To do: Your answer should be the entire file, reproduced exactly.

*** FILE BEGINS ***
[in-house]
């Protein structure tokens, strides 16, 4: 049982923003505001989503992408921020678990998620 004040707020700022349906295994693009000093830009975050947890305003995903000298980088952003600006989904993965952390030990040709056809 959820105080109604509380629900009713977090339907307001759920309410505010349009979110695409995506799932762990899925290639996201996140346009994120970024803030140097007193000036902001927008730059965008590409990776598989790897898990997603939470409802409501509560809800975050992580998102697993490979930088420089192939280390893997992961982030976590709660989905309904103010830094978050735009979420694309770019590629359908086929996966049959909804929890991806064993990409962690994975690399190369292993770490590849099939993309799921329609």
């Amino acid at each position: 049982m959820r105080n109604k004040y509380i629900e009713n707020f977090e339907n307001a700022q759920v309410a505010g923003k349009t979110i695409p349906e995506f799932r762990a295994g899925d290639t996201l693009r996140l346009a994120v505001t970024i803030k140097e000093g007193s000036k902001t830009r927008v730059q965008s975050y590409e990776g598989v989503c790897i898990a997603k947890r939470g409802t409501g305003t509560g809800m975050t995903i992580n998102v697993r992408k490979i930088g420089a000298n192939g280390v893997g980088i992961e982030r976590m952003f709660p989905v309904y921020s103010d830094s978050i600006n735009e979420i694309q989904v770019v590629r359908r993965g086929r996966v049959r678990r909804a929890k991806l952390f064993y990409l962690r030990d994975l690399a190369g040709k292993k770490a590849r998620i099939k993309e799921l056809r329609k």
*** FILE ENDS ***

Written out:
[in-house]
């Protein structure tokens, strides 16, 4: 049982923003505001989503992408921020678990998620 004040707020700022349906295994693009000093830009975050947890305003995903000298980088952003600006989904993965952390030990040709056809 959820105080109604509380629900009713977090339907307001759920309410505010349009979110695409995506799932762990899925290639996201996140346009994120970024803030140097007193000036902001927008730059965008590409990776598989790897898990997603939470409802409501509560809800975050992580998102697993490979930088420089192939280390893997992961982030976590709660989905309904103010830094978050735009979420694309770019590629359908086929996966049959909804929890991806064993990409962690994975690399190369292993770490590849099939993309799921329609």
């Amino acid at each position: 049982m959820r105080n109604k004040y509380i629900e009713n707020f977090e339907n307001a700022q759920v309410a505010g923003k349009t979110i695409p349906e995506f799932r762990a295994g899925d290639t996201l693009r996140l346009a994120v505001t970024i803030k140097e000093g007193s000036k902001t830009r927008v730059q965008s975050y590409e990776g598989v989503c790897i898990a997603k947890r939470g409802t409501g305003t509560g809800m975050t995903i992580n998102v697993r992408k490979i930088g420089a000298n192939g280390v893997g980088i992961e982030r976590m952003f709660p989905v309904y921020s103010d830094s978050i600006n735009e979420i694309q989904v770019v590629r359908r993965g086929r996966v049959r678990r909804a929890k991806l952390f064993y990409l962690r030990d994975l690399a190369g040709k292993k770490a590849r998620i099939k993309e799921l056809r329609k």